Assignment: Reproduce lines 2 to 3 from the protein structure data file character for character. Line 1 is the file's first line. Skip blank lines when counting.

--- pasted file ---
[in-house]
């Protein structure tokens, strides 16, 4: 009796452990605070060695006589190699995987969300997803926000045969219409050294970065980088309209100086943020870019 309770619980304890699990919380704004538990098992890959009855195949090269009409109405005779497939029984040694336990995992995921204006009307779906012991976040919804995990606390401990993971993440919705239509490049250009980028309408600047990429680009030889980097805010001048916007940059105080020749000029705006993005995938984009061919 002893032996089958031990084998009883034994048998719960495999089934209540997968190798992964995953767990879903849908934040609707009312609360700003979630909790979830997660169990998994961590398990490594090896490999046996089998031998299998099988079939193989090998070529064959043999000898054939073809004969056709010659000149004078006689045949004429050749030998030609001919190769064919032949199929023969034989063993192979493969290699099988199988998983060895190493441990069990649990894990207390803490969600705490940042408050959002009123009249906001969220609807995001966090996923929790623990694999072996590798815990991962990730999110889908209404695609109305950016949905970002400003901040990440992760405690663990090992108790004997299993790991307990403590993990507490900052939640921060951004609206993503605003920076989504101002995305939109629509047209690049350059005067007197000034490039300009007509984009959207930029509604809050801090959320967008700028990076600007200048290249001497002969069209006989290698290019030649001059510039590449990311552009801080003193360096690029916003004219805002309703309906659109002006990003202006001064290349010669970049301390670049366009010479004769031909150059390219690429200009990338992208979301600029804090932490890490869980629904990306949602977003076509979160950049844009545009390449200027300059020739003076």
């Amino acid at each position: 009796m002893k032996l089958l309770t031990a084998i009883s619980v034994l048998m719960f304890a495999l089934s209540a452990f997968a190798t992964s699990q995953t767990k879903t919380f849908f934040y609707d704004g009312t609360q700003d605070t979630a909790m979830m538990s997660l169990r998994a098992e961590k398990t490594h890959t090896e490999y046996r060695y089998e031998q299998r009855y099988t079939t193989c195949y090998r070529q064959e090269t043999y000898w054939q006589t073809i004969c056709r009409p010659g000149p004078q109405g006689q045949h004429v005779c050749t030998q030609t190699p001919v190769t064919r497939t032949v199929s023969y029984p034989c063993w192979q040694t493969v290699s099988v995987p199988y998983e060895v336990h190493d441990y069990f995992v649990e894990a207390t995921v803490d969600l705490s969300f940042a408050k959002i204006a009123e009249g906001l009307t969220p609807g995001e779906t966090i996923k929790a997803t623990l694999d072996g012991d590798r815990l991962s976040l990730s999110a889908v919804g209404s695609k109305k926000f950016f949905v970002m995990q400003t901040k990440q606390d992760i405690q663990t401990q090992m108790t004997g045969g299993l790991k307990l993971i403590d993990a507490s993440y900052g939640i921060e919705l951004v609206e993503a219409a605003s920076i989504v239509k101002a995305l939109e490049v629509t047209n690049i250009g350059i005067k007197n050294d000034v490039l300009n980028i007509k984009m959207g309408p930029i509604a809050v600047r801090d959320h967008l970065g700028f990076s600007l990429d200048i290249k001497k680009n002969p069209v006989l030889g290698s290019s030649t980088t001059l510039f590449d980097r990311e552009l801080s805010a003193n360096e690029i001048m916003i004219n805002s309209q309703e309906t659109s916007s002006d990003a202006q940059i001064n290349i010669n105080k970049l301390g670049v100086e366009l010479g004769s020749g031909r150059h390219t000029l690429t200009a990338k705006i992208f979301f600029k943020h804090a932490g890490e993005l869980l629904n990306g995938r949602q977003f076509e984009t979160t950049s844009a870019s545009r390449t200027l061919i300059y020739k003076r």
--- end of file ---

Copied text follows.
């Protein structure tokens, strides 16, 4: 009796452990605070060695006589190699995987969300997803926000045969219409050294970065980088309209100086943020870019 309770619980304890699990919380704004538990098992890959009855195949090269009409109405005779497939029984040694336990995992995921204006009307779906012991976040919804995990606390401990993971993440919705239509490049250009980028309408600047990429680009030889980097805010001048916007940059105080020749000029705006993005995938984009061919 002893032996089958031990084998009883034994048998719960495999089934209540997968190798992964995953767990879903849908934040609707009312609360700003979630909790979830997660169990998994961590398990490594090896490999046996089998031998299998099988079939193989090998070529064959043999000898054939073809004969056709010659000149004078006689045949004429050749030998030609001919190769064919032949199929023969034989063993192979493969290699099988199988998983060895190493441990069990649990894990207390803490969600705490940042408050959002009123009249906001969220609807995001966090996923929790623990694999072996590798815990991962990730999110889908209404695609109305950016949905970002400003901040990440992760405690663990090992108790004997299993790991307990403590993990507490900052939640921060951004609206993503605003920076989504101002995305939109629509047209690049350059005067007197000034490039300009007509984009959207930029509604809050801090959320967008700028990076600007200048290249001497002969069209006989290698290019030649001059510039590449990311552009801080003193360096690029916003004219805002309703309906659109002006990003202006001064290349010669970049301390670049366009010479004769031909150059390219690429200009990338992208979301600029804090932490890490869980629904990306949602977003076509979160950049844009545009390449200027300059020739003076």
């Amino acid at each position: 009796m002893k032996l089958l309770t031990a084998i009883s619980v034994l048998m719960f304890a495999l089934s209540a452990f997968a190798t992964s699990q995953t767990k879903t919380f849908f934040y609707d704004g009312t609360q700003d605070t979630a909790m979830m538990s997660l169990r998994a098992e961590k398990t490594h890959t090896e490999y046996r060695y089998e031998q299998r009855y099988t079939t193989c195949y090998r070529q064959e090269t043999y000898w054939q006589t073809i004969c056709r009409p010659g000149p004078q109405g006689q045949h004429v005779c050749t030998q030609t190699p001919v190769t064919r497939t032949v199929s023969y029984p034989c063993w192979q040694t493969v290699s099988v995987p199988y998983e060895v336990h190493d441990y069990f995992v649990e894990a207390t995921v803490d969600l705490s969300f940042a408050k959002i204006a009123e009249g906001l009307t969220p609807g995001e779906t966090i996923k929790a997803t623990l694999d072996g012991d590798r815990l991962s976040l990730s999110a889908v919804g209404s695609k109305k926000f950016f949905v970002m995990q400003t901040k990440q606390d992760i405690q663990t401990q090992m108790t004997g045969g299993l790991k307990l993971i403590d993990a507490s993440y900052g939640i921060e919705l951004v609206e993503a219409a605003s920076i989504v239509k101002a995305l939109e490049v629509t047209n690049i250009g350059i005067k007197n050294d000034v490039l300009n980028i007509k984009m959207g309408p930029i509604a809050v600047r801090d959320h967008l970065g700028f990076s600007l990429d200048i290249k001497k680009n002969p069209v006989l030889g290698s290019s030649t980088t001059l510039f590449d980097r990311e552009l801080s805010a003193n360096e690029i001048m916003i004219n805002s309209q309703e309906t659109s916007s002006d990003a202006q940059i001064n290349i010669n105080k970049l301390g670049v100086e366009l010479g004769s020749g031909r150059h390219t000029l690429t200009a990338k705006i992208f979301f600029k943020h804090a932490g890490e993005l869980l629904n990306g995938r949602q977003f076509e984009t979160t950049s844009a870019s545009r390449t200027l061919i300059y020739k003076r």